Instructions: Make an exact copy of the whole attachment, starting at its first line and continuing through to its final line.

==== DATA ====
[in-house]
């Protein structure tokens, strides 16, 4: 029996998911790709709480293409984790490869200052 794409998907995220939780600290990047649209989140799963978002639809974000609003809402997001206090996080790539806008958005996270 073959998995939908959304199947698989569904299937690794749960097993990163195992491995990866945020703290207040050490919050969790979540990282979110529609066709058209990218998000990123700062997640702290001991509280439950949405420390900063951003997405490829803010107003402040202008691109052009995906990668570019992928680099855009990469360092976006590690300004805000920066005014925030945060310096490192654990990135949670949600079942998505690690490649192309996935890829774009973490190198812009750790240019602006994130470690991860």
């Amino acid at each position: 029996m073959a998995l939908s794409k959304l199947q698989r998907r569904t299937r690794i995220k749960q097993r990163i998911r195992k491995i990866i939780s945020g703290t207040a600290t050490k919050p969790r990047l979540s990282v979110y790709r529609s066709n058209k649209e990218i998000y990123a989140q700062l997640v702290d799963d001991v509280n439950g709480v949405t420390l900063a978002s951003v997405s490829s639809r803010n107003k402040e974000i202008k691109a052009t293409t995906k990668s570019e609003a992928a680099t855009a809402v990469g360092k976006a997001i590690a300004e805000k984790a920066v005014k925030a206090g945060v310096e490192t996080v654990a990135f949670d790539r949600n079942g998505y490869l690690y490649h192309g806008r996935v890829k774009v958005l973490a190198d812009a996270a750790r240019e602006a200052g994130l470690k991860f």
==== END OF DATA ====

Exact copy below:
[in-house]
């Protein structure tokens, strides 16, 4: 029996998911790709709480293409984790490869200052 794409998907995220939780600290990047649209989140799963978002639809974000609003809402997001206090996080790539806008958005996270 073959998995939908959304199947698989569904299937690794749960097993990163195992491995990866945020703290207040050490919050969790979540990282979110529609066709058209990218998000990123700062997640702290001991509280439950949405420390900063951003997405490829803010107003402040202008691109052009995906990668570019992928680099855009990469360092976006590690300004805000920066005014925030945060310096490192654990990135949670949600079942998505690690490649192309996935890829774009973490190198812009750790240019602006994130470690991860």
């Amino acid at each position: 029996m073959a998995l939908s794409k959304l199947q698989r998907r569904t299937r690794i995220k749960q097993r990163i998911r195992k491995i990866i939780s945020g703290t207040a600290t050490k919050p969790r990047l979540s990282v979110y790709r529609s066709n058209k649209e990218i998000y990123a989140q700062l997640v702290d799963d001991v509280n439950g709480v949405t420390l900063a978002s951003v997405s490829s639809r803010n107003k402040e974000i202008k691109a052009t293409t995906k990668s570019e609003a992928a680099t855009a809402v990469g360092k976006a997001i590690a300004e805000k984790a920066v005014k925030a206090g945060v310096e490192t996080v654990a990135f949670d790539r949600n079942g998505y490869l690690y490649h192309g806008r996935v890829k774009v958005l973490a190198d812009a996270a750790r240019e602006a200052g994130l470690k991860f």